Schiavo: A Hard Case Makes Questionable Law

Article excerpt

Since the 1970s Quinlan case, decisions about life-sustaining interventions have been a major focus of bioethics inquiry. By the end of the 1990s, however, professionals and the general public were paying less attention to this topic. After the U.S. Supreme Court rulings on physician-assisted suicide, it seemed that most of the major issues about end-of-life choices had been settled.

But appearances can be deceiving. In the final months of 2003, another end-of-life controversy captured the nation's attention. This new dispute over life-sustaining treatment demonstrated that sharp disagreements persist regarding the acceptable conditions for forgoing treatment. The dispute over Terri Schiavo's care triggered heavy media coverage and actions by officials in all three branches of Florida's state government.

Thanks to the extensive publicity, most readers are familiar with the facts of the case. In 1990, Terri Schiavo's heart stopped. Paramedics revived her, but oxygen deprivation had already produced severe brain damage. Later that year, her husband, Michael Schiavo, was appointed her guardian. For several years, he and his wife's parents, the Schindlers, remained friendly. But their cooperative relationship ended after malpractice litigation produced an award of about one million dollars, which went into a trust fund to cover the patient's care.

By the mid-1990s, Michael Schiavo concluded that his wife would not recover. In 1998, he asked a court to permit removal of the patient's feeding tube. The Schindlers opposed this request. By 2003, various challenges and counter-challenges had been considered in numerous court proceedings. The courts, applying Florida statutes and case law, determined that Michael Schiavo's request to withdraw treatment should be honored. (1)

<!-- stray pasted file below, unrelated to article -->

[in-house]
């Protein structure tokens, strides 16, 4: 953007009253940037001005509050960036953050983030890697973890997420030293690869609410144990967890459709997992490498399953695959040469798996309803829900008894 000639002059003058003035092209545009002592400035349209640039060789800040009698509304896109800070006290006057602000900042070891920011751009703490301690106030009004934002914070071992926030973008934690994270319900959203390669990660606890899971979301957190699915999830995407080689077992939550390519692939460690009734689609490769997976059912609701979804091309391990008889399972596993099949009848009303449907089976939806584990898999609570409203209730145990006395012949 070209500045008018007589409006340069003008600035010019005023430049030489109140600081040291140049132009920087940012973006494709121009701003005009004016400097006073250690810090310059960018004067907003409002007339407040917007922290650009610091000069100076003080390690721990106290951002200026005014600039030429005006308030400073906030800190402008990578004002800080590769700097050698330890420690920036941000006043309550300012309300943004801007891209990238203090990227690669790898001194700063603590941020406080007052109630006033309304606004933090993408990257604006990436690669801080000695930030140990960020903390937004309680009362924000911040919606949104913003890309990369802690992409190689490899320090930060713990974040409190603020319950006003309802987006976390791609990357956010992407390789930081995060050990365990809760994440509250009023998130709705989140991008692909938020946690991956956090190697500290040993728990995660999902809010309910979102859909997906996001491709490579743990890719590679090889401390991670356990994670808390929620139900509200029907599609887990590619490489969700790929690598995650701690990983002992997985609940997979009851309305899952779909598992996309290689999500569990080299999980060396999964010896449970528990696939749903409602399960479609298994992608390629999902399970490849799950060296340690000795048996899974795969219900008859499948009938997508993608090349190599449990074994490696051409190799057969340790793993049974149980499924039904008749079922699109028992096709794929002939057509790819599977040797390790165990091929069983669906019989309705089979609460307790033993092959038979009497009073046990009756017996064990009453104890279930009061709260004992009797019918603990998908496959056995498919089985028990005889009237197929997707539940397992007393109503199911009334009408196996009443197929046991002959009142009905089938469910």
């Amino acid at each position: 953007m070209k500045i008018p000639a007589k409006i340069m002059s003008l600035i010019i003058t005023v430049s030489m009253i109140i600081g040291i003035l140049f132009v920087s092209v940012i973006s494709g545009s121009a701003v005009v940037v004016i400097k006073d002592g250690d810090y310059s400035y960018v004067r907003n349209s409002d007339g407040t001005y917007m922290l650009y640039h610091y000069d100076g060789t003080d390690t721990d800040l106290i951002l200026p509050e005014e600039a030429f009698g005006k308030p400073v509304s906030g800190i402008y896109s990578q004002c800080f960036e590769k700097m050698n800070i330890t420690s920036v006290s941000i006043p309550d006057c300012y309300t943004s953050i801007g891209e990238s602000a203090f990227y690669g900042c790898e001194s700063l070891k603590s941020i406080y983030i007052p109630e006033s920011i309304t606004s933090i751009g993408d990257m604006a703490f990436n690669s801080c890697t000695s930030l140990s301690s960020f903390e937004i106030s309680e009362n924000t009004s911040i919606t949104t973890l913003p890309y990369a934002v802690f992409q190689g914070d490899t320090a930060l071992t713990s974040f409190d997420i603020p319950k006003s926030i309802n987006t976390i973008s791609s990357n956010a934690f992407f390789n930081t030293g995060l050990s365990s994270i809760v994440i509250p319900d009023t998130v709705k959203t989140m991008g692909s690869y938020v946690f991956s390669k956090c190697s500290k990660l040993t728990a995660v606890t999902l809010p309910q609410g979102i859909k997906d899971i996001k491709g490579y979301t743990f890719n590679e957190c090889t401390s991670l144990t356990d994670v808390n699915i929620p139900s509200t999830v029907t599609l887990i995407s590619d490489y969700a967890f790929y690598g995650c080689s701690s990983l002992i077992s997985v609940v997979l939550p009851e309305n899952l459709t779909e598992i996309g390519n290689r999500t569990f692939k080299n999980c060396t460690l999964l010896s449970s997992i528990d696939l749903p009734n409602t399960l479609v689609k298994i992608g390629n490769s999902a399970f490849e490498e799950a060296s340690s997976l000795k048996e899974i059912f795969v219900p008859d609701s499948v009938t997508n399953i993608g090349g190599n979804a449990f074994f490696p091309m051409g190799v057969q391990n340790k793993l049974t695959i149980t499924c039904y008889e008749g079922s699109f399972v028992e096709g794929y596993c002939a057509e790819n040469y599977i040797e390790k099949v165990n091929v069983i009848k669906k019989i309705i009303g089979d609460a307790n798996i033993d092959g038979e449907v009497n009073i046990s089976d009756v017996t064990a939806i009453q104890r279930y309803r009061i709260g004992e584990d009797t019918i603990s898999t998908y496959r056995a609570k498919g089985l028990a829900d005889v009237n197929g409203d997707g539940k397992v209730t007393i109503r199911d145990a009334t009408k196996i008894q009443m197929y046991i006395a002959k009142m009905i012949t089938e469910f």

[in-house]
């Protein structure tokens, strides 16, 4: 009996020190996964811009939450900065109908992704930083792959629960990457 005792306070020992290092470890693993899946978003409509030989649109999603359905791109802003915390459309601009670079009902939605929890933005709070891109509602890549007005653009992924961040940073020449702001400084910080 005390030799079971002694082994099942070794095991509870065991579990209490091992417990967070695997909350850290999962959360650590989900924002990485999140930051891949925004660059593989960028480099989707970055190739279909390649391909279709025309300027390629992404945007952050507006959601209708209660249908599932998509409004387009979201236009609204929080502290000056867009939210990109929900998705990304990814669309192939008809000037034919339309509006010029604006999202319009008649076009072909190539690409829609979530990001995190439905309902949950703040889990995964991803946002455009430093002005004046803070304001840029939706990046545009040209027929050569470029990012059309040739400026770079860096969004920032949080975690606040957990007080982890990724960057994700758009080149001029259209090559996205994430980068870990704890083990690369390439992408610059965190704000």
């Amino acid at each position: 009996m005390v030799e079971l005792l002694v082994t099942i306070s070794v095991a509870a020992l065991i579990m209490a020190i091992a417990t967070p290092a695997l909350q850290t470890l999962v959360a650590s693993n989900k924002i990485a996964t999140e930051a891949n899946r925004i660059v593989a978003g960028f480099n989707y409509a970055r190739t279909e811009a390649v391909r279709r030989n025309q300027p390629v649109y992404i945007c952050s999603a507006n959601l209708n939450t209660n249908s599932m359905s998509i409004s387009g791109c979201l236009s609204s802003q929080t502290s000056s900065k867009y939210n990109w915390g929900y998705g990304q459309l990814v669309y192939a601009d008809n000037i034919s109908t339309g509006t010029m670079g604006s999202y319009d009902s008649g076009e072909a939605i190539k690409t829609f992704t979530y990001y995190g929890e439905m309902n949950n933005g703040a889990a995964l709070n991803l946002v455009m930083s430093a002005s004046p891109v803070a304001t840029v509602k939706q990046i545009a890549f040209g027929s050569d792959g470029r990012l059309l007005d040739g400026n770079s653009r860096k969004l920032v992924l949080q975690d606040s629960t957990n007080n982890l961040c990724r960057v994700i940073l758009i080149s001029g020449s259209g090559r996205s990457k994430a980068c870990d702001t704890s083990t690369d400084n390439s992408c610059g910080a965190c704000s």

The Schindlers continued to oppose treatment withdrawal, however, and certain organizations and state officials expressed support for their position. In October 2003, at the behest of Governor Jeb Bush, the Florida legislature passed a law authorizing the governor to block the court order to remove the tube, pending additional testing to ascertain whether the patient could ingest food orally. This laws constitutionality then became an issue for the courts.

In the meantime, Governor Bush issued a stay keeping the tube in place and a guardian ad litem was appointed to prepare a case summary and recommendations on whether the stay should be continued. Last December, the guardian ad litem, Jay Wolfson, submitted his report. (2) It is a detailed and thoughtful account that concludes by recommending further testing to evaluate the patient's swallowing ability. It also urges the parties to agree in advance about the effect test results should have on the treatment decision. As the report notes, "Given the history of this case, [the testing] would not, in and of itself, assure a resolution, and is not, therefore, deemed either feasible or of value to Theresa Schiavo without prior agreement."

Source of Disagreement

At least five points underlie the family dispute that is responsible for keeping this case in the legal spotlight. One is whether Terri Schiavo is in a persistent vegetative state. An evidentiary hearing in 2002 focused on this question. Three neurologists, including one appointed by the court and two chosen by Michael Schiavo, said that she met the criteria for PVS. A neurologist and a radiologist selected by the Schindlers said that her condition was less severe than that. Though the court found clear and convincing evidence that Terri Schiavo met the criteria for PVS, the parents believe that more tests are needed to evaluate her current capacities.

Terri Schiavo's prognosis is another point of contention. At the earlier evidentiary hearing, the physicians testifying for the parents said that they thought she could be helped by certain interventions (hyperbaric therapy or "vasodilatation" therapy). …